What do we know about natural killer cells?

4 June 2015

AIL symposium Dr Nick Huntington - photo credit Joanna Groom WEHIMRHow do specialised immune cells – known as natural killer (NK) cells – develop in our bodies and protect us from infection and cancer?

100 Australian and international specialists and students will come together next week to address these topics at the Walter + Eliza Hall Institute of Medical Research (WEHI) for the First Australian Innate Lymphocyte Symposium (AILS2015) sponsored by the Menzies Foundation.

Dr Nick Huntington, Laboratory Head for the Molecular Immunology Division at WEHI and 2006 RG Menzies/NHMRC Fellow, is the chief organiser of this premier research symposium.

The symposium features several international experts in the field of innate immunology, including Professors Eric Vivier (France), Dale Godfrey, Mark Smyth (Australia), Sophie Ugolini (France) and Gabrielle Belz (Australia).

Dr Huntington says “Innate lymphoid cells themselves are at the forefront of immunological research and are responsible for anti-tumour, bacterial and viral defence. Australia has some of the world leaders on innate lymphoid cells”. 

Dr Huntington hopes next week’s symposium will help identify key research areas and opportunities for further collaboration to advance the knowledge and utility for innate lymphocytes biology in human diseases such as chronic inflammatory disease and cancer.

“Internationally, we typically meet every 18 months during the Society for Natural Immunity meeting. This is the first local meeting of its kind and we are confident that the success of AILS2015 will set the precedent for biennial AILS meetings in Australia”.

Dr Huntington and his research colleagues at WEHI last year published research showing NK cells could be harnessed to find and kill cancers that had spread in the body such as melanoma cells that had spread to the lungs.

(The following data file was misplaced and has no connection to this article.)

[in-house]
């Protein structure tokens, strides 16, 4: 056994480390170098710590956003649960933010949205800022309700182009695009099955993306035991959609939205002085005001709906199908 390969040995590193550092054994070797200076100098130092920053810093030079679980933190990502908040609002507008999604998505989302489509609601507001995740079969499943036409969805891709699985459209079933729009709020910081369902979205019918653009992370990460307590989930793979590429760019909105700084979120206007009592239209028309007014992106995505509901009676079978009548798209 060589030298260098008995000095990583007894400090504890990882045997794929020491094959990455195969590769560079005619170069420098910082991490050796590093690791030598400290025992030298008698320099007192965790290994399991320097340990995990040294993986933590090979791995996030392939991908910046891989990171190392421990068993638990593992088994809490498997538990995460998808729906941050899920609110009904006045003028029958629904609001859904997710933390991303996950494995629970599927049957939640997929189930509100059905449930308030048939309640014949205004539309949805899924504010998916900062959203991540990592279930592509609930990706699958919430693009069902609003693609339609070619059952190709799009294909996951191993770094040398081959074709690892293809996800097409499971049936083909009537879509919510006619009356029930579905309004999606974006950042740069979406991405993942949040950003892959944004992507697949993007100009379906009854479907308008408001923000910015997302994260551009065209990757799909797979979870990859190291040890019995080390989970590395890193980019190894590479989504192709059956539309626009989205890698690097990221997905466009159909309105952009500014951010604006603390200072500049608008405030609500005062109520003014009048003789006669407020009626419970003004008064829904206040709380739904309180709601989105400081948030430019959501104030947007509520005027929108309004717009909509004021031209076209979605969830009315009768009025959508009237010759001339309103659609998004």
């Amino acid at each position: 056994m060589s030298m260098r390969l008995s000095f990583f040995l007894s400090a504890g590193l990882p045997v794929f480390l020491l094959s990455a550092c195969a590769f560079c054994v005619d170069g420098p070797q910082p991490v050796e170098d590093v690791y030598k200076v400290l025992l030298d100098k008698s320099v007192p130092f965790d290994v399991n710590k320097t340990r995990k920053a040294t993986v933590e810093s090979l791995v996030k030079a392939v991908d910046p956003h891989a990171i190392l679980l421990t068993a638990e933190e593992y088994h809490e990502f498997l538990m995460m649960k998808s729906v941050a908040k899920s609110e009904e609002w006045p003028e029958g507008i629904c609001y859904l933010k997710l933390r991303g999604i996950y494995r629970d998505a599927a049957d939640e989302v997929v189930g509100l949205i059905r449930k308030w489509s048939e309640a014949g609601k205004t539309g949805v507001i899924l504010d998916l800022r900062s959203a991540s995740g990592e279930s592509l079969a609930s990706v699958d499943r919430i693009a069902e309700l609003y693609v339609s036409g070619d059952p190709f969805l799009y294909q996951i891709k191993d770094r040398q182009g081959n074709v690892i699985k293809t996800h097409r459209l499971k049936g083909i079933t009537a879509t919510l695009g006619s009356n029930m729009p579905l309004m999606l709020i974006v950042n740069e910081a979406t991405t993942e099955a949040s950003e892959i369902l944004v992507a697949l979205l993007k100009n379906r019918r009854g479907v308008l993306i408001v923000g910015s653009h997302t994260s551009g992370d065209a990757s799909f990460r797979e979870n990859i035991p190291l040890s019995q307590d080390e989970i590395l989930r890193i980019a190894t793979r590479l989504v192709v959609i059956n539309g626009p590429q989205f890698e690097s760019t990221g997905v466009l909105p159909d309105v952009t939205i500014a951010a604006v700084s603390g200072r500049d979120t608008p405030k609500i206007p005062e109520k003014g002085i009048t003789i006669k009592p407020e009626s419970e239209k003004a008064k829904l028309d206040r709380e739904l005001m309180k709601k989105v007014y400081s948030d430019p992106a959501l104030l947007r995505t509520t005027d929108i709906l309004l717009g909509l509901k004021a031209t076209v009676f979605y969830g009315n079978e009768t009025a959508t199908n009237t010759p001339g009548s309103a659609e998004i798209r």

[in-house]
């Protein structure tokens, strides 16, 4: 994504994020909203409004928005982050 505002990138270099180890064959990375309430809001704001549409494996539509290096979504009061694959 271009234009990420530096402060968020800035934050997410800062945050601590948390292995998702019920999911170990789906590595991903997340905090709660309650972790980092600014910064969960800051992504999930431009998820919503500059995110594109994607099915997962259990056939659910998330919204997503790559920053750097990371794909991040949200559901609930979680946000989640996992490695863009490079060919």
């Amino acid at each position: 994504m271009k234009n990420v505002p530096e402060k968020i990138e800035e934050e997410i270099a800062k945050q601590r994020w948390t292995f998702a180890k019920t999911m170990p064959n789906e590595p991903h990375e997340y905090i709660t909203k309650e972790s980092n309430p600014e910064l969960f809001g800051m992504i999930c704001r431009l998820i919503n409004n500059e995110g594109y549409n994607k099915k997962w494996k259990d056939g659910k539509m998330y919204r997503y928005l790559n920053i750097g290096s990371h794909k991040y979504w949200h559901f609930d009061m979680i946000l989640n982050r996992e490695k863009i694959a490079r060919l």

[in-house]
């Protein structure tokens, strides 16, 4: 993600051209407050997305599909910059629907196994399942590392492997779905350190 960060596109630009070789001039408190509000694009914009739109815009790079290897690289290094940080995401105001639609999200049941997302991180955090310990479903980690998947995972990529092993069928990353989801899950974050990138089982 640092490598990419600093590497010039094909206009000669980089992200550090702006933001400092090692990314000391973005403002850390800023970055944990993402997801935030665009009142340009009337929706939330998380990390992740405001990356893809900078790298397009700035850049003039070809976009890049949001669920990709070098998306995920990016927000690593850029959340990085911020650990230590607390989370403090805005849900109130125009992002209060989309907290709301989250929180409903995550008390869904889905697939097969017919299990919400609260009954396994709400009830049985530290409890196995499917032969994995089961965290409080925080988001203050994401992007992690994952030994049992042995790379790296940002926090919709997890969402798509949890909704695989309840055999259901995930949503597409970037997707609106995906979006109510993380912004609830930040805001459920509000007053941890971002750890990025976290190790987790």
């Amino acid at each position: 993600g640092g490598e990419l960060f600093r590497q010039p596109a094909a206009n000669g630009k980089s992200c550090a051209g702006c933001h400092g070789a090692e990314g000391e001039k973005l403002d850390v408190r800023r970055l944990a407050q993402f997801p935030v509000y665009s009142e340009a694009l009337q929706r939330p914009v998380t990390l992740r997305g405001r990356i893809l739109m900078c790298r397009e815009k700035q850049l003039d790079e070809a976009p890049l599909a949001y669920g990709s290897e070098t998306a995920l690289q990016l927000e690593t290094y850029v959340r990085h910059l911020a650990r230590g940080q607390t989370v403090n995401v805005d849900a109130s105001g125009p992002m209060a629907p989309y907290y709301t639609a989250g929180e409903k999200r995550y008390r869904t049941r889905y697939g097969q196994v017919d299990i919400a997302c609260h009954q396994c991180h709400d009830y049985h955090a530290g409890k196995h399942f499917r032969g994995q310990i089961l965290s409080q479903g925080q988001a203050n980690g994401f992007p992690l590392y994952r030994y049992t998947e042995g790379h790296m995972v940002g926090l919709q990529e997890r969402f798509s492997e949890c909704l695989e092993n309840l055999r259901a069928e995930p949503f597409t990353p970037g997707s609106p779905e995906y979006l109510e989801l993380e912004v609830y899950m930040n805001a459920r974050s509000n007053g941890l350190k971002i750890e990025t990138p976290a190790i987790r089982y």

At AILS2015 he will be presenting novel data on a key regulatory pathway in innate lymphocytes that promotes their development at the expense of other types of lymphocytes. This pathway assures that innate lymphocytes can be rapidly generated when required, such in the case of pathogen infection.

Dr Huntington says by mastering the understanding of how innate lymphocytes such as NK cells are maintained and activated in our bodies, we are working on an approach to trick NK cells into believing that all cancer cells are in fact foreign pathogens in order to increase NK cell activity. “We hope to develop drugs that keep NK cells ‘switched on’ in cancer patients to improve patient outcomes via improved tumour cell killing”, he said.

Student Seminar and Poster Prize

As part of next week’s symposium there will also be a Menzies Foundation Student Seminar and Poster Prize awarded.  

The student and post-doctoral seminars and posters presented at AILS2015 will be judged on technical quality, novelty and most importantly how well the message is conveyed.

“Good scientific communication skills are key to progressing our field and increase the awareness of the important research we do in medical research institutes across Australia,” Dr Huntington said.

“We will surely witness presentations from future Australian scientific leaders and identifying and recognising this is really important for their career progression. The support I was offered from the Menzies Foundation was instrumental in my scientific progression and these Menzies Foundation awards will be very encouraging for the winners.”

NHMRC/R G Menzies Fellowship

Nick kick-started his career with the assistance of the NHMRC/RG Menzies Fellowship which enabled him to work at the Department of Cytokines and Lymphoid Development, Pasteur Institute, Paris, France.

In addition to studying at the Pasteur Institute, the Fellowship allowed Nick to continue his interest in NK cells, publish widely and travel to conferences to interact with international peers. He also won a commendation for the Victorian Premier’s award for medical research.

The NHMRC/RG Menzies Fellowship provides opportunities for Australian researchers to undertake research that is both of major importance in its field and of benefit to Australian health. A major objective is to foster career development at the postdoctoral level by encouraging the beneficial experience of a different research environment.